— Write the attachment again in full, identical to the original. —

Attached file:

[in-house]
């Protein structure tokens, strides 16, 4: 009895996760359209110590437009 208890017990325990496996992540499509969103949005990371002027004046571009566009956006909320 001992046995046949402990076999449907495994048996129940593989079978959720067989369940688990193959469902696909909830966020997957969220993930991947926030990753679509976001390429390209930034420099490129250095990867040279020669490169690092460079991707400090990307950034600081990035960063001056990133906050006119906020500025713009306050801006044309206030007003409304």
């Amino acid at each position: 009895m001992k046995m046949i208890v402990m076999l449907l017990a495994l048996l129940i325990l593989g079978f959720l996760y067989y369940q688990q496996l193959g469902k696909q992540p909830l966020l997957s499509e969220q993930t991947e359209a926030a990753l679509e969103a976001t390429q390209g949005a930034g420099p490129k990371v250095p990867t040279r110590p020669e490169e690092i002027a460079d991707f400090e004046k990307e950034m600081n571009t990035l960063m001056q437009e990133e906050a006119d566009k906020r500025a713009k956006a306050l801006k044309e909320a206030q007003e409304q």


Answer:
[in-house]
């Protein structure tokens, strides 16, 4: 009895996760359209110590437009 208890017990325990496996992540499509969103949005990371002027004046571009566009956006909320 001992046995046949402990076999449907495994048996129940593989079978959720067989369940688990193959469902696909909830966020997957969220993930991947926030990753679509976001390429390209930034420099490129250095990867040279020669490169690092460079991707400090990307950034600081990035960063001056990133906050006119906020500025713009306050801006044309206030007003409304």
């Amino acid at each position: 009895m001992k046995m046949i208890v402990m076999l449907l017990a495994l048996l129940i325990l593989g079978f959720l996760y067989y369940q688990q496996l193959g469902k696909q992540p909830l966020l997957s499509e969220q993930t991947e359209a926030a990753l679509e969103a976001t390429q390209g949005a930034g420099p490129k990371v250095p990867t040279r110590p020669e490169e690092i002027a460079d991707f400090e004046k990307e950034m600081n571009t990035l960063m001056q437009e990133e906050a006119d566009k906020r500025a713009k956006a306050l801006k044309e909320a206030q007003e409304q």